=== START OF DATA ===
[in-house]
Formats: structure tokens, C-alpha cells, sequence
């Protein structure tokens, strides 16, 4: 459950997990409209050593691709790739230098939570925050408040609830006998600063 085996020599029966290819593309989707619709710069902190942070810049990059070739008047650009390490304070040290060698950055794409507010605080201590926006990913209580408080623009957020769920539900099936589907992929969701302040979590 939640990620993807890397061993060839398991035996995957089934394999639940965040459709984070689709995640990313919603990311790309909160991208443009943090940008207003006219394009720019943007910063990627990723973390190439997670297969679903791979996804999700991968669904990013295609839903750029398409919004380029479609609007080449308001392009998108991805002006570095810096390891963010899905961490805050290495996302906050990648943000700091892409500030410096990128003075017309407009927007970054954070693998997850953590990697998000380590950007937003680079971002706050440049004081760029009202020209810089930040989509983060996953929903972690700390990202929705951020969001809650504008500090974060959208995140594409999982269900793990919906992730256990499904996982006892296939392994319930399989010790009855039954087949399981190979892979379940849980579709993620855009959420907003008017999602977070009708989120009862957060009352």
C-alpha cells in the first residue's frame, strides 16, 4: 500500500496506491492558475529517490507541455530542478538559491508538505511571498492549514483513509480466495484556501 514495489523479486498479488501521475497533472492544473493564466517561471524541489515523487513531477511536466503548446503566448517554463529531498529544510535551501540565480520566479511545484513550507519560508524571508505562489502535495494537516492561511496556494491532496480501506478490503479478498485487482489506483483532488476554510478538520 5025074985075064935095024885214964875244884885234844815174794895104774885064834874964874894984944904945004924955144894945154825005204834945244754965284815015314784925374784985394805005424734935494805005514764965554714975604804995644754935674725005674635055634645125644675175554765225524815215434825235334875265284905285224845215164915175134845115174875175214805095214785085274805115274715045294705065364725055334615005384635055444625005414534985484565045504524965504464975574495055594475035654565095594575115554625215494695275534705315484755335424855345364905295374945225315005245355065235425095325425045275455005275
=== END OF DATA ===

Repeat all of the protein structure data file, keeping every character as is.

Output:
[in-house]
Formats: structure tokens, C-alpha cells, sequence
């Protein structure tokens, strides 16, 4: 459950997990409209050593691709790739230098939570925050408040609830006998600063 085996020599029966290819593309989707619709710069902190942070810049990059070739008047650009390490304070040290060698950055794409507010605080201590926006990913209580408080623009957020769920539900099936589907992929969701302040979590 939640990620993807890397061993060839398991035996995957089934394999639940965040459709984070689709995640990313919603990311790309909160991208443009943090940008207003006219394009720019943007910063990627990723973390190439997670297969679903791979996804999700991968669904990013295609839903750029398409919004380029479609609007080449308001392009998108991805002006570095810096390891963010899905961490805050290495996302906050990648943000700091892409500030410096990128003075017309407009927007970054954070693998997850953590990697998000380590950007937003680079971002706050440049004081760029009202020209810089930040989509983060996953929903972690700390990202929705951020969001809650504008500090974060959208995140594409999982269900793990919906992730256990499904996982006892296939392994319930399989010790009855039954087949399981190979892979379940849980579709993620855009959420907003008017999602977070009708989120009862957060009352």
C-alpha cells in the first residue's frame, strides 16, 4: 500500500496506491492558475529517490507541455530542478538559491508538505511571498492549514483513509480466495484556501 514495489523479486498479488501521475497533472492544473493564466517561471524541489515523487513531477511536466503548446503566448517554463529531498529544510535551501540565480520566479511545484513550507519560508524571508505562489502535495494537516492561511496556494491532496480501506478490503479478498485487482489506483483532488476554510478538520 5025074985075064935095024885214964875244884885234844815174794895104774885064834874964874894984944904945004924955144894945154825005204834945244754965284815015314784925374784985394805005424734935494805005514764965554714975604804995644754935674725005674635055634645125644675175554765225524815215434825235334875265284905285224845215164915175134845115174875175214805095214785085274805115274715045294705065364725055334615005384635055444625005414534985484565045504524965504464975574495055594475035654565095594575115554625215494695275534705315484755335424855345364905295374945225315005245355065235425095325425045275455005275